“And his name, through faith in his name, hath made this man strong.”—Acts 3:16
My soul, begin this month as the Lord in mercy hath enabled thee to begin some that are past, in taking the name of Jesus for thy theme. Let his name be as ointment poured forth, whose fragrancy shall make thee strong, as it made the poor man whole. And as the Lord hath opened a new month to thee in grace, do thou take up his name, through faith in his name, in praise and prayer. And see to it, my soul, that through the month, and indeed the whole of life, improve his name in every case, in every want, in every need. Depend upon it, his name will answer all. Whatever thy necessities are, in Jesus’s name there is a supply for all. Art thou poor, he is rich: sick, he is thy health; weak, he is strong; sinful, he is the Lord thy righteousness. Every thing, and in every way, upon all accounts, and upon all occasions—his name, through faith in his name, is the universal charm, the everlasting remedy, supply, comfort, strength of all. Jesus hath every thing, and all things; and he hath them all for his people. Oh then, my soul, look to Him and his name, for the suited grace in every time of need! He will, as the Psalmist sweetly reasons—he will, nevertheless, (notwithstanding all thy undeservings, this nevertheless is still in the covenant,) he will save for his name’s sake, that he might make his mighty power to be known.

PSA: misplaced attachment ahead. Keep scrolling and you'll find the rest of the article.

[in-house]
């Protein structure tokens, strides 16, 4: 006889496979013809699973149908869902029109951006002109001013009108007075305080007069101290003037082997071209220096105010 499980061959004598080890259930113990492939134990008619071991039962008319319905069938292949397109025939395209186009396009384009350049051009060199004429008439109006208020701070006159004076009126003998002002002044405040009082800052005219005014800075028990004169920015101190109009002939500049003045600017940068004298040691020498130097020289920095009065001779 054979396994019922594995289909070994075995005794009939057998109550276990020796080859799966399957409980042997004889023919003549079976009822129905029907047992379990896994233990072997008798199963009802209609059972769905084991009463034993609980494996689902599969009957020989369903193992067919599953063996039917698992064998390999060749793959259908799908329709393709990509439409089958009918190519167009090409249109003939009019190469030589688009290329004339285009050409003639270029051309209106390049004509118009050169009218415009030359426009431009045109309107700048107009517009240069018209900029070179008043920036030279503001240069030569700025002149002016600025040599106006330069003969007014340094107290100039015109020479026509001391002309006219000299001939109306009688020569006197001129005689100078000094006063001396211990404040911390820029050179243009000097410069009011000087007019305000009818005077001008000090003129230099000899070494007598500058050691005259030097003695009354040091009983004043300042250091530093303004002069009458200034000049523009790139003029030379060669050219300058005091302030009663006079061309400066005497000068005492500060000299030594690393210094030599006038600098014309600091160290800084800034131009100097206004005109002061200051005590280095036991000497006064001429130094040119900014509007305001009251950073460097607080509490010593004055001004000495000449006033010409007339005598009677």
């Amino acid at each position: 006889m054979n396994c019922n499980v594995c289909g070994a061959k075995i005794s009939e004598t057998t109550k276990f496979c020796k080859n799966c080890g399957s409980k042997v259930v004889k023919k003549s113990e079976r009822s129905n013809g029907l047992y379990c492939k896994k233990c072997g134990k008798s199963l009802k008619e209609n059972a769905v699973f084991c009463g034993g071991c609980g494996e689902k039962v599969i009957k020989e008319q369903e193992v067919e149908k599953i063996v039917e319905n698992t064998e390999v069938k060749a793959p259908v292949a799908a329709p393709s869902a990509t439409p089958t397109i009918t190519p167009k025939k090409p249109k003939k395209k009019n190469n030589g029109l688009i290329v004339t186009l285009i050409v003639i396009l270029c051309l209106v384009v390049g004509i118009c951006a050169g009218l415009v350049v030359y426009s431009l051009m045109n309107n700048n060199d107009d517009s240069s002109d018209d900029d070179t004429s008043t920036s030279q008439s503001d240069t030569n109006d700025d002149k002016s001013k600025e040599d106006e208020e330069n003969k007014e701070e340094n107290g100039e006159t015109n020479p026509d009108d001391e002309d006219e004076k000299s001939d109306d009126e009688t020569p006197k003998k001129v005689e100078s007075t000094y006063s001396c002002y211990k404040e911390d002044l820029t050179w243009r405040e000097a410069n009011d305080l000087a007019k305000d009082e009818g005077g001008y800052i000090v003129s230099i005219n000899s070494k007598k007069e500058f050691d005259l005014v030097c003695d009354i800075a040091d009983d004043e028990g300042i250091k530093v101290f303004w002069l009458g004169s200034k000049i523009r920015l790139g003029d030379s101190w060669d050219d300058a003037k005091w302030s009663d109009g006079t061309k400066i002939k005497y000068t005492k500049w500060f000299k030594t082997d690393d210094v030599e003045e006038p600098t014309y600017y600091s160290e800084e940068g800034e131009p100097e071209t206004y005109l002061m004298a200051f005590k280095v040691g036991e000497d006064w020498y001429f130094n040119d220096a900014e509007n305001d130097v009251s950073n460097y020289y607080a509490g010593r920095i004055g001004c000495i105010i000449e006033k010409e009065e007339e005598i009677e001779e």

Robert Hawker (1753-1827) was an Anglican (High-Calvinist) preacher who served as Vicar of Charles Church, Plymouth. John Hazelton wrote of him:
“The prominent features…in Robert Hawker's testimony…was the Person of Christ….Dr. Hawker delighted to speak of his Lord as "My most glorious Christ.” What anxious heart but finds at times in the perusal of the doctor's writings a measure of relief, a softening, and a mellowing? an almost imperceptible yet secret and constraining power in leading out of self and off from the misery and bondage of the flesh into a contemplation of the Person and preciousness of Christ as "the chiefest among ten thousand and the altogether lovely." Christ and Him crucified was emphatically the burden of his song and the keynote of his ministry. He preached his last sermon in Charles Church on March 18th, 1827, and on April 6th he died, after being six years curate and forty-three years vicar of the parish. On the last day of his life he repeated a part of Ephesians 1, from the 6th to the 12th verses, and as he proceeded he enlarged on the verses, but dwelt more fully on these words: "To the praise of His glory Who first trusted in Christ." He paused and asked, "Who first trusted in Christ?" And then made this answer: "It was God the Father Who first trusted in Christ."